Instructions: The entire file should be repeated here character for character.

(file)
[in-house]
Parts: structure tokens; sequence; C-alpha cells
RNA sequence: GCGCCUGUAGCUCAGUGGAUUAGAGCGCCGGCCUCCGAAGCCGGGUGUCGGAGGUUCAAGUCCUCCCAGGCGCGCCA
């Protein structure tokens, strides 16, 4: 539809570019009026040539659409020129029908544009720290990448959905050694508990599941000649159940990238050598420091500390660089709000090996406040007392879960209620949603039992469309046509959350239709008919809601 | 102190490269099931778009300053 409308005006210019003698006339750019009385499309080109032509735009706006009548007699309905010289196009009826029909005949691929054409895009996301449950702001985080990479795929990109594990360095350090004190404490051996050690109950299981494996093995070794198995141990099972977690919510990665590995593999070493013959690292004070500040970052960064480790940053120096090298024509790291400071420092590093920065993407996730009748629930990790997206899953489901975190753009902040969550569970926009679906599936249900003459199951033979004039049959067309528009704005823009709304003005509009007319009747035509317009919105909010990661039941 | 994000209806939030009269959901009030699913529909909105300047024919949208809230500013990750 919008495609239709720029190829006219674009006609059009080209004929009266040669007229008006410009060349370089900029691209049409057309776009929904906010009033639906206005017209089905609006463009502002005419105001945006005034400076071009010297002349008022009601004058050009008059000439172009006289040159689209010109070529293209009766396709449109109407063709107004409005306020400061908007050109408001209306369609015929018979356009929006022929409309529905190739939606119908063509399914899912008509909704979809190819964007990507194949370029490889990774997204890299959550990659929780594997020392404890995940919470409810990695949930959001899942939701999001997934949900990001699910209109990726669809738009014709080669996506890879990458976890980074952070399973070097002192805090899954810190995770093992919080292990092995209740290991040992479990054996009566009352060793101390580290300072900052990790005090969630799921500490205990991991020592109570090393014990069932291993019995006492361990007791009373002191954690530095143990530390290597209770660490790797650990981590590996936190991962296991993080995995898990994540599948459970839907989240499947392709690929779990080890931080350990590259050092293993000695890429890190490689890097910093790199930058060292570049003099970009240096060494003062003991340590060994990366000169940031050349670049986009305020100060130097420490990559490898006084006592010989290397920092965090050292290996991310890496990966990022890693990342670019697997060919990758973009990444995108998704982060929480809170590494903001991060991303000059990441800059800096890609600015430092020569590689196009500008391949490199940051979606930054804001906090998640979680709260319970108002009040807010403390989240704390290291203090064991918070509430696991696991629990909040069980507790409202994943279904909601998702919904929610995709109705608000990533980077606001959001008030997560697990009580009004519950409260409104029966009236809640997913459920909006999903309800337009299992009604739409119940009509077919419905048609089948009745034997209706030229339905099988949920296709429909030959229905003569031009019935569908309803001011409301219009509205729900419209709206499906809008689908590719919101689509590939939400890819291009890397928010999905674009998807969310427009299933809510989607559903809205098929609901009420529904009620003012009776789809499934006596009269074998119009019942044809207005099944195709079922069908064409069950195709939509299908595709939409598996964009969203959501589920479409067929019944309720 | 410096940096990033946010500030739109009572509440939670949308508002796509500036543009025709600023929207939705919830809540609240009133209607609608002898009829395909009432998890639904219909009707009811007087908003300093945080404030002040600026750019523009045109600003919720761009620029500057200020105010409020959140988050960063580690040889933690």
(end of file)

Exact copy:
[in-house]
Parts: structure tokens; sequence; C-alpha cells
RNA sequence: GCGCCUGUAGCUCAGUGGAUUAGAGCGCCGGCCUCCGAAGCCGGGUGUCGGAGGUUCAAGUCCUCCCAGGCGCGCCA
């Protein structure tokens, strides 16, 4: 539809570019009026040539659409020129029908544009720290990448959905050694508990599941000649159940990238050598420091500390660089709000090996406040007392879960209620949603039992469309046509959350239709008919809601 | 102190490269099931778009300053 409308005006210019003698006339750019009385499309080109032509735009706006009548007699309905010289196009009826029909005949691929054409895009996301449950702001985080990479795929990109594990360095350090004190404490051996050690109950299981494996093995070794198995141990099972977690919510990665590995593999070493013959690292004070500040970052960064480790940053120096090298024509790291400071420092590093920065993407996730009748629930990790997206899953489901975190753009902040969550569970926009679906599936249900003459199951033979004039049959067309528009704005823009709304003005509009007319009747035509317009919105909010990661039941 | 994000209806939030009269959901009030699913529909909105300047024919949208809230500013990750 919008495609239709720029190829006219674009006609059009080209004929009266040669007229008006410009060349370089900029691209049409057309776009929904906010009033639906206005017209089905609006463009502002005419105001945006005034400076071009010297002349008022009601004058050009008059000439172009006289040159689209010109070529293209009766396709449109109407063709107004409005306020400061908007050109408001209306369609015929018979356009929006022929409309529905190739939606119908063509399914899912008509909704979809190819964007990507194949370029490889990774997204890299959550990659929780594997020392404890995940919470409810990695949930959001899942939701999001997934949900990001699910209109990726669809738009014709080669996506890879990458976890980074952070399973070097002192805090899954810190995770093992919080292990092995209740290991040992479990054996009566009352060793101390580290300072900052990790005090969630799921500490205990991991020592109570090393014990069932291993019995006492361990007791009373002191954690530095143990530390290597209770660490790797650990981590590996936190991962296991993080995995898990994540599948459970839907989240499947392709690929779990080890931080350990590259050092293993000695890429890190490689890097910093790199930058060292570049003099970009240096060494003062003991340590060994990366000169940031050349670049986009305020100060130097420490990559490898006084006592010989290397920092965090050292290996991310890496990966990022890693990342670019697997060919990758973009990444995108998704982060929480809170590494903001991060991303000059990441800059800096890609600015430092020569590689196009500008391949490199940051979606930054804001906090998640979680709260319970108002009040807010403390989240704390290291203090064991918070509430696991696991629990909040069980507790409202994943279904909601998702919904929610995709109705608000990533980077606001959001008030997560697990009580009004519950409260409104029966009236809640997913459920909006999903309800337009299992009604739409119940009509077919419905048609089948009745034997209706030229339905099988949920296709429909030959229905003569031009019935569908309803001011409301219009509205729900419209709206499906809008689908590719919101689509590939939400890819291009890397928010999905674009998807969310427009299933809510989607559903809205098929609901009420529904009620003012009776789809499934006596009269074998119009019942044809207005099944195709079922069908064409069950195709939509299908595709939409598996964009969203959501589920479409067929019944309720 | 410096940096990033946010500030739109009572509440939670949308508002796509500036543009025709600023929207939705919830809540609240009133209607609608002898009829395909009432998890639904219909009707009811007087908003300093945080404030002040600026750019523009045109600003919720761009620029500057200020105010409020959140988050960063580690040889933690």